Smoke in the back gorund on a grass plains.  2 people in the middle ground watching the smoke.  PWS fire vehiclein the far right foreground.
Musselroe Bay Fuel Reduction burn (photograph: Chris Emms)

Types of Burns

Find out more

​Types of Burns 

PWS currently undertake two types of planned burns. Fuel reduction burns are undertaken to reduce the fuel loads in a particular area and ecological burns to achieve specific ecological outcomes. ​

A single planned burn can have multiple objectives.  For example, burns undertaken primarily for fuel reduction purposes may also have ecological benefits such as creating a mosaic of vegetation age classes in the landscape.  Similarly burns undertaken for ecological reasons also have the added benefit of reducing the fine fuel load, making bushfire suppression activities in the area easier.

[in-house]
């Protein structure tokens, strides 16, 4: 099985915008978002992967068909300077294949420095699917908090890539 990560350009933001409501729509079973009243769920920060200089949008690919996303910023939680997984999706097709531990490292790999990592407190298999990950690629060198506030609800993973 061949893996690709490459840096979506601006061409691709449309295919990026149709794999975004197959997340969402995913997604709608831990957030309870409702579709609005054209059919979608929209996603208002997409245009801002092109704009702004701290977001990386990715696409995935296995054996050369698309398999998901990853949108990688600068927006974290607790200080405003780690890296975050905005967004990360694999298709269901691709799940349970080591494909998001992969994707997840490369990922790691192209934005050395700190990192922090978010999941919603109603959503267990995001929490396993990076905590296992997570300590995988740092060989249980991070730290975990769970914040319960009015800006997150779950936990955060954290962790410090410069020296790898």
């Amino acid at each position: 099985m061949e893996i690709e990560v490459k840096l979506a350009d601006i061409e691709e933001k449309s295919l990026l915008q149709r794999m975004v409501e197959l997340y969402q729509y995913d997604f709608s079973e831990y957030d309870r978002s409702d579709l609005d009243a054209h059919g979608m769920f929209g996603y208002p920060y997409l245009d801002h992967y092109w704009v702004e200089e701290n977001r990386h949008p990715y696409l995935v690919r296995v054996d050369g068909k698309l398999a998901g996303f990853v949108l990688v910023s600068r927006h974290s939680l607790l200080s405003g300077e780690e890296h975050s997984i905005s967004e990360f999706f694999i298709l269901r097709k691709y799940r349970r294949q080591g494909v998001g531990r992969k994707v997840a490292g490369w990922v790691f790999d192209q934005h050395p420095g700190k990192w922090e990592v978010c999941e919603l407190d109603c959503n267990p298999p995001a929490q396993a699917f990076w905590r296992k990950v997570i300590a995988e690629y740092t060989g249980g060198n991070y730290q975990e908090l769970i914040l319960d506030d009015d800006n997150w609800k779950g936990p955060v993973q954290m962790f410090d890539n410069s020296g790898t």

Ecological Burns

The primary objective of an ecological burn is to achieve positive ecological outcomes or improve ecological resilience. 

​An example of ecological burning can be used to regenerate button grass moorlands. The use of a controlled fire in this vegetation type is seen as critical to the persistence of the critically endangered, orange-bellied parrot who forage in recently burnt vegetation.

Fuel Reduction burns

The primary objective of a Fuel Reduction Burn is to reduce bushfire risk. The aim is to reduce the fine fuel load to an extent that bushfire intensity will be reduced, and suppression efforts made easier and safer. These burns can be undertaken to protect human settlement areas, critical assets, parks infrastructure as well as fire sensitive vegetation.

The Tasmanian Government established the state-wide Fuel Reduction Program in 2014, which is a coordinated program of fuel reduction burning across the State. The Tasmania Fire Service (TFS), Sustainable Timber Tasmania (STT) and Parks and Wildlife Service (PWS) are the key program partners.     

​As a part of this program, PWS delivers planned burns across its reserve network that are aimed at reducing the risk of future bushfire to Tasmanian communities and critical assets. ​​